The WinCF Model - An Inexpensive and Tractable Microcosm of a Mucus Plugged Bronchiole to Study the Microbiology of Lung Infections

Immunology and Infection

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Summary

The mucus plugged airways of cystic fibrosis (CF) patients are an ideal environment for microbial pathogens to thrive. The manuscript describes a novel method for studying the CF lung microbiome in an environment that mimics where they cause disease and how alterations of chemical conditions can drive microbial dynamics.

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Comstock, W. J., Huh, E., Weekes, R., Watson, C., Xu, T., Dorrestein, P. C., Quinn, R. A. The WinCF Model - An Inexpensive and Tractable Microcosm of a Mucus Plugged Bronchiole to Study the Microbiology of Lung Infections. J. Vis. Exp. (123), e55532, doi:10.3791/55532 (2017).

Abstract

Many chronic airway diseases result in mucus plugging of the airways. Lungs of an individual with cystic fibrosis are an exemplary case where their mucus-plugged bronchioles create a favorable habitat for microbial colonization. Various pathogens thrive in this environment interacting with each other and driving many of the symptoms associated with CF disease. Like any microbial community, the chemical conditions of their habitat have a significant impact on the community structure and dynamics. For example, different microorganisms thrive in differing levels of oxygen or other solute concentrations. This is also true in the CF lung, where oxygen concentrations are believed to drive community physiology and structure. The methods described here are designed to mimic the lung environment and grow pathogens in a manner more similar to that from which they cause disease. Manipulation of the chemical surroundings of these microbes is then used to study how the chemistry of lung infections governs its microbial ecology. The method, called the WinCF system, is based on artificial sputum medium and narrow capillary tubes meant to provide an oxygen gradient similar to that which exists in mucus-plugged bronchioles. Manipulating chemical conditions, such as the media pH of the sputum or antibiotics pressure, allows for visualization of the microbiological differences in those samples using colored indicators, watching for gas or biofilm production, or extracting and sequencing the nucleic acid contents of each sample.

Introduction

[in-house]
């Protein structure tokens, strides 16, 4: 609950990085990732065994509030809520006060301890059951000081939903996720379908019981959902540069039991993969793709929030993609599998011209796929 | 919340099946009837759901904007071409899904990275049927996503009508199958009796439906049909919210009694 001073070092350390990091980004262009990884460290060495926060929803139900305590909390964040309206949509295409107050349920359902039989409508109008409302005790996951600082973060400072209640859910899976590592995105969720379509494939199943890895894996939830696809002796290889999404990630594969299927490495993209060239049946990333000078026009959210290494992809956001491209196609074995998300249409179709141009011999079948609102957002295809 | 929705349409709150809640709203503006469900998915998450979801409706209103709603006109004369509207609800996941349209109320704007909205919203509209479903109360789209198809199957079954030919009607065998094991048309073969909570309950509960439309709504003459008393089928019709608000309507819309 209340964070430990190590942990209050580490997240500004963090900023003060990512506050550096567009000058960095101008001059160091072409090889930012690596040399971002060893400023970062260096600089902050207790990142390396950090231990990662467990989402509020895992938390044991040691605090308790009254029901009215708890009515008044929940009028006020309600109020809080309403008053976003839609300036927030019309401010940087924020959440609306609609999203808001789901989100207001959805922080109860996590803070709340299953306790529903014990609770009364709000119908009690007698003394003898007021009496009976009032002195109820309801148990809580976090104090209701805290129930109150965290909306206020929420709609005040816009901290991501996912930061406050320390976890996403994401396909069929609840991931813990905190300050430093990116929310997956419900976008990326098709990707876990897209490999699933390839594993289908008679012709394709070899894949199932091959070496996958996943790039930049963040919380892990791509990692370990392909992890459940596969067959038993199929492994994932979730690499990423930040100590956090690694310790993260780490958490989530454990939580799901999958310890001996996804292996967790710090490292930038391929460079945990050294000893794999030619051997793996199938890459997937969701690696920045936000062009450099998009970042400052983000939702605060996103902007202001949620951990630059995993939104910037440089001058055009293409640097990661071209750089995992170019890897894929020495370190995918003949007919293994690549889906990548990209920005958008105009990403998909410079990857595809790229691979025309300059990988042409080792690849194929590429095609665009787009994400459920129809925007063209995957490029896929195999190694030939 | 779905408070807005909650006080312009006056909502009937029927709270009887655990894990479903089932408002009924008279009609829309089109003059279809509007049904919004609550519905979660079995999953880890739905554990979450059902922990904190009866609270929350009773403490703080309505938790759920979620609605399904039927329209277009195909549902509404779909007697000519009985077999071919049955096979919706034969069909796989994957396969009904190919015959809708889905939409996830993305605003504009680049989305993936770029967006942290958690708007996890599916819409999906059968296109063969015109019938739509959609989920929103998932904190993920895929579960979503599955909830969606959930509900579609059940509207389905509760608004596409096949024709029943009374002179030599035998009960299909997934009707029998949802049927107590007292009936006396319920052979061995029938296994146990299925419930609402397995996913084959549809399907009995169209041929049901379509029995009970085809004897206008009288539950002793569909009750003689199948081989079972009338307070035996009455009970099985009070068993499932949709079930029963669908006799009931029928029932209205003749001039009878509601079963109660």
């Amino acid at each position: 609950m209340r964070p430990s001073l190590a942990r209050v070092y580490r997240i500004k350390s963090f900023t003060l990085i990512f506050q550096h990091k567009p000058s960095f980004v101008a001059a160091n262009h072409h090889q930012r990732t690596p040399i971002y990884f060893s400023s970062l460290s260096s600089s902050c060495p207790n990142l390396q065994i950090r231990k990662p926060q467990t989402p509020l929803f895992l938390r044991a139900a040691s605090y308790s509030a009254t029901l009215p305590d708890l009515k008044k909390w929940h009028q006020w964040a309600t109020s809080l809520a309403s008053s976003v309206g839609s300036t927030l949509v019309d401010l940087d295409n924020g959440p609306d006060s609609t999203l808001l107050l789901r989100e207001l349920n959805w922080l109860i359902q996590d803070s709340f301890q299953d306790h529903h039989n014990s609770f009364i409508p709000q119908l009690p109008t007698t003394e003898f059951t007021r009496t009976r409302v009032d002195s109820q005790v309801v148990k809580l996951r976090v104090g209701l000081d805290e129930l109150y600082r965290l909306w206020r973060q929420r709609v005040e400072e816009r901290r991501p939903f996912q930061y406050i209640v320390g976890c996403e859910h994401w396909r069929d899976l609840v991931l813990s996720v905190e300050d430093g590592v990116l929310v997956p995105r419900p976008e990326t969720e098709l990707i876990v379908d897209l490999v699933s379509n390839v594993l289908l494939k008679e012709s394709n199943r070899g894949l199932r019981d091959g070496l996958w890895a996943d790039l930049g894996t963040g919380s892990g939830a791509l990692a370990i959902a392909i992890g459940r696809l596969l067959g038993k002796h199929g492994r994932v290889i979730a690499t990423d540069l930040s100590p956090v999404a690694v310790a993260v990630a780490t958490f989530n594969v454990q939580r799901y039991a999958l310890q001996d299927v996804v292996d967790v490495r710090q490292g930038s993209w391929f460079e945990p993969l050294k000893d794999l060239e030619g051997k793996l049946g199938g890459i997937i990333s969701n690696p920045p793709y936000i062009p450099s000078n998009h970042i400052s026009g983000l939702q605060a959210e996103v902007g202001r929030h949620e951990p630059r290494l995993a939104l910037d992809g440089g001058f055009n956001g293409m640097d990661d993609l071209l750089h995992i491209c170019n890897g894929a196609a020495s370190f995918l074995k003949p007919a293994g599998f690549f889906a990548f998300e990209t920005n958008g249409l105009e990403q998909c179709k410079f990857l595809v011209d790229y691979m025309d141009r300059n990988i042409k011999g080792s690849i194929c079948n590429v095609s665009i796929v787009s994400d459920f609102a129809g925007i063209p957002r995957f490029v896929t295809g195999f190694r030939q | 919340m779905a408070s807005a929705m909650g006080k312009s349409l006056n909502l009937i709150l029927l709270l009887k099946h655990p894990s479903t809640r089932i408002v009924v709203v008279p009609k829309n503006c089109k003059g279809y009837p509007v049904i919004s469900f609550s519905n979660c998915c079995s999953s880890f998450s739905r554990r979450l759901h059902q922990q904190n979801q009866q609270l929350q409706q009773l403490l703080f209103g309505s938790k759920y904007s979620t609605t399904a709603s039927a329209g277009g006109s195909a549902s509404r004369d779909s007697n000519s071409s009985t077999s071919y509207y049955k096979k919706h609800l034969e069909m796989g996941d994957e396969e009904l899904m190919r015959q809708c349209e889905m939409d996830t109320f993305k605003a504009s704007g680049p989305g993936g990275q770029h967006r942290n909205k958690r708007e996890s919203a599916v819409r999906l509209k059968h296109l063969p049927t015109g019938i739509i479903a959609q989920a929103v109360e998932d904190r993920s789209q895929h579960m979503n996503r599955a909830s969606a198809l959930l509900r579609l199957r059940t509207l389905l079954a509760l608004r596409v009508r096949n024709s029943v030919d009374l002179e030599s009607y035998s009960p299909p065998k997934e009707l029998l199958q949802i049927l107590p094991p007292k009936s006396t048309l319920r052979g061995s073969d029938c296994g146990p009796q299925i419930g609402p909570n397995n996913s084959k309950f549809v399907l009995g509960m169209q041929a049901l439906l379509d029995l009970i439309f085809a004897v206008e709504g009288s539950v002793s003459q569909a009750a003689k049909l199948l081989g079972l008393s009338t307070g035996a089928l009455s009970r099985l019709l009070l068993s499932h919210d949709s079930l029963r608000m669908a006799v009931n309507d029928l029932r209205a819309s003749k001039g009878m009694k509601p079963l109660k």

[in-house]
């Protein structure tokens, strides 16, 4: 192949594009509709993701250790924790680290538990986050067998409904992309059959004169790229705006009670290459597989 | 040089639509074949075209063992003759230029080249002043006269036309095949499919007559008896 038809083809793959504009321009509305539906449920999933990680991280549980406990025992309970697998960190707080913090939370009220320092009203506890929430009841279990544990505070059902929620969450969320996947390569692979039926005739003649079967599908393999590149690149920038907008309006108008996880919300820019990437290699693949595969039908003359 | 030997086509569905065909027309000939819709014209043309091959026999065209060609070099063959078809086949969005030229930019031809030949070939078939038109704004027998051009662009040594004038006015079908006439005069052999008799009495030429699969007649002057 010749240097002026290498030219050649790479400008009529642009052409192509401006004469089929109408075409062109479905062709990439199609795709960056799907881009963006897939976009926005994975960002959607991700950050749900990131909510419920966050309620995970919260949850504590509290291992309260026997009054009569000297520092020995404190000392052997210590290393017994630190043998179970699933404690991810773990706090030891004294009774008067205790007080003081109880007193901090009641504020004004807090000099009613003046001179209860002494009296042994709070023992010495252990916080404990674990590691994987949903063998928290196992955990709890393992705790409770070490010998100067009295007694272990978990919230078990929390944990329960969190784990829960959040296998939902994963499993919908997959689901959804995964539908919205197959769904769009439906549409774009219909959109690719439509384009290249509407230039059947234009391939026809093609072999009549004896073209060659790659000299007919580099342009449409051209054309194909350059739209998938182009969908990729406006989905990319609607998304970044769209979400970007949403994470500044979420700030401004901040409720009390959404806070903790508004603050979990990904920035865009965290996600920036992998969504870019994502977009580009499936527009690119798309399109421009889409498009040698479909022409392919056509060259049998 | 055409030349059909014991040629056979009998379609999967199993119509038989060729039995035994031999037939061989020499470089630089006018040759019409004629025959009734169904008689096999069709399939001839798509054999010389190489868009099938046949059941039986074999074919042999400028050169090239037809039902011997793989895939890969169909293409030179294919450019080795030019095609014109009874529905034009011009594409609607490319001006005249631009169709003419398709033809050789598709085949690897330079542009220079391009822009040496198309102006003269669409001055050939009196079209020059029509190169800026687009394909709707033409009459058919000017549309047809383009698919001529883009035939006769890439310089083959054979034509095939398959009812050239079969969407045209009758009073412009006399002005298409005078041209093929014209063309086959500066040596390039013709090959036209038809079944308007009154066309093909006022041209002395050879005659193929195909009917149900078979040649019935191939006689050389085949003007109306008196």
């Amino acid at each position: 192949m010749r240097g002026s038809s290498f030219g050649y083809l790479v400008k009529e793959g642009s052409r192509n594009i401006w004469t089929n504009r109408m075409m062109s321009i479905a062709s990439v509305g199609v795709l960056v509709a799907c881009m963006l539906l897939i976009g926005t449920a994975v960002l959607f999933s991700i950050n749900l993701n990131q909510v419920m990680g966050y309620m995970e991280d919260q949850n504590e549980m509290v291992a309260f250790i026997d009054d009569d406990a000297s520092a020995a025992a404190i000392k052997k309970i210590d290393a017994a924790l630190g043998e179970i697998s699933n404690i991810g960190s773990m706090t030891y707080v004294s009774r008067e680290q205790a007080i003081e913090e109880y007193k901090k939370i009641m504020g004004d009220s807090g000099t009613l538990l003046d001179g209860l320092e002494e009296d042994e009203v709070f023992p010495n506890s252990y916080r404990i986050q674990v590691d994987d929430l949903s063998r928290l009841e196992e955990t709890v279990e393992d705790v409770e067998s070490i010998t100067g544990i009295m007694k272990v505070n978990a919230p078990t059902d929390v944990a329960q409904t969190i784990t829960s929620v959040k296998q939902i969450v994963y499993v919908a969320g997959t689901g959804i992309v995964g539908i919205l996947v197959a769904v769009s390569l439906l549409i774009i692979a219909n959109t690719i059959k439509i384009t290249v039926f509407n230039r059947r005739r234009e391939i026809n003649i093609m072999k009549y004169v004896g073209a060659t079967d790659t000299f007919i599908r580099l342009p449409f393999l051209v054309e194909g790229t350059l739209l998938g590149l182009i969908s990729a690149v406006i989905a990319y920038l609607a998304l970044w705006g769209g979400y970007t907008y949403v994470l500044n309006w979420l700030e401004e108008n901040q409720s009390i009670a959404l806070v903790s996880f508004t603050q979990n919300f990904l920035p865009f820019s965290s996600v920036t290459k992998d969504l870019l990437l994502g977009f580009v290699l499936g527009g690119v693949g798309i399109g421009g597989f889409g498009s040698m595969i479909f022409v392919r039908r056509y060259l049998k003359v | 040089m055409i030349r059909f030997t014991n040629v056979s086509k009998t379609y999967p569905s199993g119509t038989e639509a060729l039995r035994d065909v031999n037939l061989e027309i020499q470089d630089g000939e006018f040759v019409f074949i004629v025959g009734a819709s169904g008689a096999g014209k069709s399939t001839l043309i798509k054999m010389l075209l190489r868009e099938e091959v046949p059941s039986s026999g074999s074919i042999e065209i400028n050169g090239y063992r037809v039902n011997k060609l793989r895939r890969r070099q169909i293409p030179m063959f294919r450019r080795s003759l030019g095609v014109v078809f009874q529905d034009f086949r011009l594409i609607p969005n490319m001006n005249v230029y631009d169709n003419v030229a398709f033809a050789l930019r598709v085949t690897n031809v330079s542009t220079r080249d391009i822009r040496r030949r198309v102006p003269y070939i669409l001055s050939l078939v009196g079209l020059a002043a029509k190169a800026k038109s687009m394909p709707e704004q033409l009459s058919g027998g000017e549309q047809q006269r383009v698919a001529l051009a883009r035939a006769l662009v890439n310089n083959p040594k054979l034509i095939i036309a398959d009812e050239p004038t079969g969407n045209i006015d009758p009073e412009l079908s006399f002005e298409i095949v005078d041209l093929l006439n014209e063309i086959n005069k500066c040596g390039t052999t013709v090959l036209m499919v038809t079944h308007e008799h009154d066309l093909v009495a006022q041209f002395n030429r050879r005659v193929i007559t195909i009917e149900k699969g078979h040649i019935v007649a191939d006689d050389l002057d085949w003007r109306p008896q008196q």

The method described in this manuscript is called the WinCF system1. The overall goal of WinCF is to provide an experimental setup capable of simulating the environment of a mucus-filled lung bronchiole. This will allow for a tractable system to study microbial pathogens of lung diseases with a mucus hypersecretion phenotype including cystic fibrosis (CF), chronic obstructive pulmonary disease (COPD), asthma and others. The procedure was designed specifically for the study of CF, which is characterized by mutations that cause lung secretions to become thick and hard to clear, eventually filling bronchioles and other small passageways with mucus2. Such blockages in the lung inhibit gas exchange because inhaled air is no longer able to reach many alveoli and also provide a habitat for bacterial colonization3,4. The inability to prevent microbial growth in the excessive lung mucus eventually leads to the development of complex chronic infections of the airway. These communities contain a variety of organisms, including viruses, fungi, and bacteria like Pseudomonas aeruginosa, all interacting with one another5,6,7,8. The activity of the CF lung microbiome is believed to be involved in flares of symptoms called pulmonary exacerbations1,9,10,11. WinCF enables study of the microbial community behavior around these exacerbations and is now being expanded to act as a base experimental system to study lung microbial ecology. Traditionally, exacerbations have been studied through direct analysis of samples taken from the lung. Many confounding factors make direct analysis of microbial behavior in lungs challenging, with the WinCF system, many of these factors are removed and the behavior of the lung microbiome can be studied more directly, allowing for finer analysis of bacterial activity in a mucus-plugged bronchiole.